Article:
NYCC 2012: Jeff Davis Teen Wolf Interview

At the 2012 NYCC, Jeff Davis was interviewing for Teen Wolf. Here is his interview as follows, and you can even watch the video below.

You talk a lot about how you’re very hands-on, how you’re the show runner and you run the shoots. Do you think you’ll maybe take the next step and direct an episode?

I might- it all depends on the writing. If the writing is done, and I‘m struggling to finish and killing myself, I might. I may direct an episode especially since we have 24 now, and I’ve been talking about it with other producers, the actors and everybody liked it- it’s just flexing a different muscle. But I really do enjoy doing certain scenes like I directed the love scene in episode 6 between Scott and Alison in the car, because the stuffy Brit and the gay Aussie didn’t want to direct it [chuckles] so I said I’ll take it. But it’s fun, but it mostly depends on the writing.

When you watch the show, since it’s so totally different from the Michael J. Fox movie, were there concerns that that was going to be a problem- with you sharing the name with the movie?

My only concern was the same one they had with Battlestar Galactica, whether they would be given a fair chance because of the name. So I was hoping people would give us a fair chance and learn to love this show as much as my generation loved the Teen Wolf movie. I do think it’s a different generation, and our fans have probably never seen the original movie, my actors have never saw it until I sat them down and watched it, but I think we’re a different feature now. I wouldn’t compare us to the quality of Battlestar Galactica that were treated as separate products.

Since you’ve been working on this for years, have you found your experience to be any different or more flexible than when you were before?

Absolutely, it’s hard to say I’d never go back to broadcast TV because the freedom with cable is huge. I get to tell a serialized story line with 12 episodes, and I still would be able to do that with the 24, and the amount of freedom and creativity that the network gives me is phenomenal, they really turned into partners on the show and it’s hard to do that in network TV when you kind of feel like they just go for a line drive down the middle and there are certain things on this show that I care to have a lot pushed back with what we’re trying to do.

Do you think cable is what made your show reach its large popularity?

Yes, I think they definitely – because you have to hit a certain “leesh” number, a certain demographic- that’s what’s most important. I know that the broadcast networks are very important- 18-49, but the landscape is really changing because of DVR I think . You’ve read all these articles about how DVR is in 50% of the households now or something like that. I think cable, especially a network like AMC, which literally tells its writers to slow down, definitely has more patience to find an audience. Although, on a network like MTV, which is building it scripted, I think if you don’t have the numbers right off, you better start getting those numbers somehow.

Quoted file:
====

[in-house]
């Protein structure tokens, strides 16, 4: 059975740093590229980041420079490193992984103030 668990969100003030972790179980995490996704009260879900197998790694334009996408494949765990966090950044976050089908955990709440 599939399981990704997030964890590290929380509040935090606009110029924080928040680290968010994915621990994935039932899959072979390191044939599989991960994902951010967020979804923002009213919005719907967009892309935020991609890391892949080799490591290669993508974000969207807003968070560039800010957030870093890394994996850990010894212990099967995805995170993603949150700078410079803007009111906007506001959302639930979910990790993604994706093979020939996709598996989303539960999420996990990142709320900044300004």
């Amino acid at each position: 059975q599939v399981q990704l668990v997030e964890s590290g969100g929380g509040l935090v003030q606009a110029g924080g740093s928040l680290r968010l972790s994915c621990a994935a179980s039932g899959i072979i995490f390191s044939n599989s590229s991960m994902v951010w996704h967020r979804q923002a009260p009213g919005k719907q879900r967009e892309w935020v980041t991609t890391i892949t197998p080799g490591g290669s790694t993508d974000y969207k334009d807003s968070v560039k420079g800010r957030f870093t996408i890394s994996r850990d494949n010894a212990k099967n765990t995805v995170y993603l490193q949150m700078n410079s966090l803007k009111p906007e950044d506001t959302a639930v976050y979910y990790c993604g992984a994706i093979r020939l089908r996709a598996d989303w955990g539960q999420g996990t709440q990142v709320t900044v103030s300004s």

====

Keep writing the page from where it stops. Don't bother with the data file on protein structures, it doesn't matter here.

Seeing how many show runners tape different shows at different times, do you think you’ll be able to do that and take right off?

Teen Wolf is very much my world especially since I do so much of the writing. The voice of the show is very much my voice, I do a lot of the drafts, it’s partially just the way I work. If it were to say procedural, I would say I would be more inclined to take another show. I have certain deals waiting for me when I want them, but right now, I kind of just will concentrate on Teen Wolf and hopefully giving A+ entertainment to its viewers.

Do you ever run into story ideas that you want to put into play but your budget doesn’t leave much room?

Not really. The stories we’ve come up with- I’ve gotten very good at training my brain to work in a budget. You know there’s going to be tons of night-shoots, there are certain special effects that you’re never going to get to create because of our budget-it is a cable budget. So I work very much within the role I am able to create-it would be nice to have bigger sets, huge locations, but we’re actually working on developing that through green space technology- things like life-raft and creating virtual sets. It may actually get bigger on its own, and it’s all about things that are portable technology. I wouldn’t mind doing a 200 million dollar movie- I just watched The Avengers and I thought, “My God, they wasted so much money.” The watch something like the last Transformers and I’d think, “My God, they wasted so much money.”

There’s a live discussion about  how much bisexual relationships are portrayed, do you find that your show is not being viewed as sort of a representation of that community, like how you have relationships like that in the show now do you feel like it’s your responsibility to that community?

I always feel like my first responsibility is to tell a great story, so that’s what we go for. If we can remain socially conscious, that’s great too. It’s a balancing act, I think, because you don’t want to get into a situation where you’re suddenly preaching, and I don’t Teen Wolf to become a show where it’s hammering the audience over the head about the message. So long as it builds out of the story naturally and is a great story line for the characters, then yes, but as a gay man myself, I am always looking to represent more of the stories in ways that I don’t really see or haven’t seen as a kid. I think there are a lot of great shows out there with great representation.

What were some of the sub-themes you faced?

I would say one of the most important themes is growing up in different families. You’ll notice that most families in Teen Wolf are either divorced or single parents, very much like my own experience. I think families in the real world are very different now. I like to be able to explore that on TV. I think a lot of the themes of the different kinds of romantic buds- whether it’s first love turning into adult, mutual love, whether it’s a different kind of a romantic friendship- I think there are a lot of different themes.